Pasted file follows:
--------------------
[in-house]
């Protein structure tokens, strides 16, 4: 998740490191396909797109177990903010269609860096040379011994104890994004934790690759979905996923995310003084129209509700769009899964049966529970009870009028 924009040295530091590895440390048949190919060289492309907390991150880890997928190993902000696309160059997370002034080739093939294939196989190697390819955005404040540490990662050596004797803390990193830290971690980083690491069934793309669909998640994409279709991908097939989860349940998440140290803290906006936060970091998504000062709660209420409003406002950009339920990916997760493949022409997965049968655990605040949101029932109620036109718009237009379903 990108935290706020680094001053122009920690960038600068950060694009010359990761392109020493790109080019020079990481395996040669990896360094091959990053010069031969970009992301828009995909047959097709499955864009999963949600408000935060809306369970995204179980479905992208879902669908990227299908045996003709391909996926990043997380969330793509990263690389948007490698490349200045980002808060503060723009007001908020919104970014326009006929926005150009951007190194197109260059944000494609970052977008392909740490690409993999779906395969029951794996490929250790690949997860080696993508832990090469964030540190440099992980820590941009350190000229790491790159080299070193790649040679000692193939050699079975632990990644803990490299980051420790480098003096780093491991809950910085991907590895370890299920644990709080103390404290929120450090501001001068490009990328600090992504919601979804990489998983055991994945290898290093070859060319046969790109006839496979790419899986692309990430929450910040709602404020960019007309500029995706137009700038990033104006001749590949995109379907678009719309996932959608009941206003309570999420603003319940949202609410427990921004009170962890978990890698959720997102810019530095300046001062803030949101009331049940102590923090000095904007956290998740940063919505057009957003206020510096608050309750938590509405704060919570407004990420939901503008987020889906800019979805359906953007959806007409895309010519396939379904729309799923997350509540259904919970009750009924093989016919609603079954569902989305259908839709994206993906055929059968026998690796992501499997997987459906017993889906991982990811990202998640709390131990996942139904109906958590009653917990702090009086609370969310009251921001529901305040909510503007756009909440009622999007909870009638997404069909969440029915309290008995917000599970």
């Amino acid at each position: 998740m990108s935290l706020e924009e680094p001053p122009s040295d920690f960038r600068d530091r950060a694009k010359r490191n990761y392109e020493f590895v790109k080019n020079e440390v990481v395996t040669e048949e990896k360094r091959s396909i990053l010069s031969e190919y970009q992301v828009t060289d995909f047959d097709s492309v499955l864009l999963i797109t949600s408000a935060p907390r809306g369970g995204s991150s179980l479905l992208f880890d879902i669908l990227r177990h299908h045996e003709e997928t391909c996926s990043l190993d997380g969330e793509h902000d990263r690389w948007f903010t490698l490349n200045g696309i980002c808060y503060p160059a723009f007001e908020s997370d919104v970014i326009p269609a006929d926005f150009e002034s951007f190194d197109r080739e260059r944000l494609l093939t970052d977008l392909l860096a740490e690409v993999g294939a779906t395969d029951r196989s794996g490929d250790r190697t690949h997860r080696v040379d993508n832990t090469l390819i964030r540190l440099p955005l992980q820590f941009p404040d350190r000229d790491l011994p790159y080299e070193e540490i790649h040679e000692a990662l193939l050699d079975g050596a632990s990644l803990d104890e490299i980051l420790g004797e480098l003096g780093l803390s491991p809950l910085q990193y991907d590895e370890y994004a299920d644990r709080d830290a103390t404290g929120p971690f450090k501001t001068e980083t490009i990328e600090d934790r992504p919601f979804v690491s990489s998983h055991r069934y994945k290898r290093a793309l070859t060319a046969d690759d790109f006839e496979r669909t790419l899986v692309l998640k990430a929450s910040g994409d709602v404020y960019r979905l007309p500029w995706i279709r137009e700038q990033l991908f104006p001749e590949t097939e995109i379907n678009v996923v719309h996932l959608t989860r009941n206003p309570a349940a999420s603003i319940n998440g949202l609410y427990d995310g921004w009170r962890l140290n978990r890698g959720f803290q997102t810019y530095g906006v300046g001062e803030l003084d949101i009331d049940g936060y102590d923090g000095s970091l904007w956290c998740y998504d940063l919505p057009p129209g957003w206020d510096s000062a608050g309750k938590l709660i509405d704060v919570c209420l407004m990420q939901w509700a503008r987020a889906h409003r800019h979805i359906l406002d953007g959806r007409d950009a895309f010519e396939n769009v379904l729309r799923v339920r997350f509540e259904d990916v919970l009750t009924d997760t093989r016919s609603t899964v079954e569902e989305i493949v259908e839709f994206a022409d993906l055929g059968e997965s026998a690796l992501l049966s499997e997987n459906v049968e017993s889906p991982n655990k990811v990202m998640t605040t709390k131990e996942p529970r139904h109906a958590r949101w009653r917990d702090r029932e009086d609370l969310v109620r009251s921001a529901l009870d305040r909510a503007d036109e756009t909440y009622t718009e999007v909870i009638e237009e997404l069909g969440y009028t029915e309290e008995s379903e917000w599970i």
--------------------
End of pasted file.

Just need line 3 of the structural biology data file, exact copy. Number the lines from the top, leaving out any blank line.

């Amino acid at each position: 998740m990108s935290l706020e924009e680094p001053p122009s040295d920690f960038r600068d530091r950060a694009k010359r490191n990761y392109e020493f590895v790109k080019n020079e440390v990481v395996t040669e048949e990896k360094r091959s396909i990053l010069s031969e190919y970009q992301v828009t060289d995909f047959d097709s492309v499955l864009l999963i797109t949600s408000a935060p907390r809306g369970g995204s991150s179980l479905l992208f880890d879902i669908l990227r177990h299908h045996e003709e997928t391909c996926s990043l190993d997380g969330e793509h902000d990263r690389w948007f903010t490698l490349n200045g696309i980002c808060y503060p160059a723009f007001e908020s997370d919104v970014i326009p269609a006929d926005f150009e002034s951007f190194d197109r080739e260059r944000l494609l093939t970052d977008l392909l860096a740490e690409v993999g294939a779906t395969d029951r196989s794996g490929d250790r190697t690949h997860r080696v040379d993508n832990t090469l390819i964030r540190l440099p955005l992980q820590f941009p404040d350190r000229d790491l011994p790159y080299e070193e540490i790649h040679e000692a990662l193939l050699d079975g050596a632990s990644l803990d104890e490299i980051l420790g004797e480098l003096g780093l803390s491991p809950l910085q990193y991907d590895e370890y994004a299920d644990r709080d830290a103390t404290g929120p971690f450090k501001t001068e980083t490009i990328e600090d934790r992504p919601f979804v690491s990489s998983h055991r069934y994945k290898r290093a793309l070859t060319a046969d690759d790109f006839e496979r669909t790419l899986v692309l998640k990430a929450s910040g994409d709602v404020y960019r979905l007309p500029w995706i279709r137009e700038q990033l991908f104006p001749e590949t097939e995109i379907n678009v996923v719309h996932l959608t989860r009941n206003p309570a349940a999420s603003i319940n998440g949202l609410y427990d995310g921004w009170r962890l140290n978990r890698g959720f803290q997102t810019y530095g906006v300046g001062e803030l003084d949101i009331d049940g936060y102590d923090g000095s970091l904007w956290c998740y998504d940063l919505p057009p129209g957003w206020d510096s000062a608050g309750k938590l709660i509405d704060v919570c209420l407004m990420q939901w509700a503008r987020a889906h409003r800019h979805i359906l406002d953007g959806r007409d950009a895309f010519e396939n769009v379904l729309r799923v339920r997350f509540e259904d990916v919970l009750t009924d997760t093989r016919s609603t899964v079954e569902e989305i493949v259908e839709f994206a022409d993906l055929g059968e997965s026998a690796l992501l049966s499997e997987n459906v049968e017993s889906p991982n655990k990811v990202m998640t605040t709390k131990e996942p529970r139904h109906a958590r949101w009653r917990d702090r029932e009086d609370l969310v109620r009251s921001a529901l009870d305040r909510a503007d036109e756009t909440y009622t718009e999007v909870i009638e237009e997404l069909g969440y009028t029915e309290e008995s379903e917000w599970i």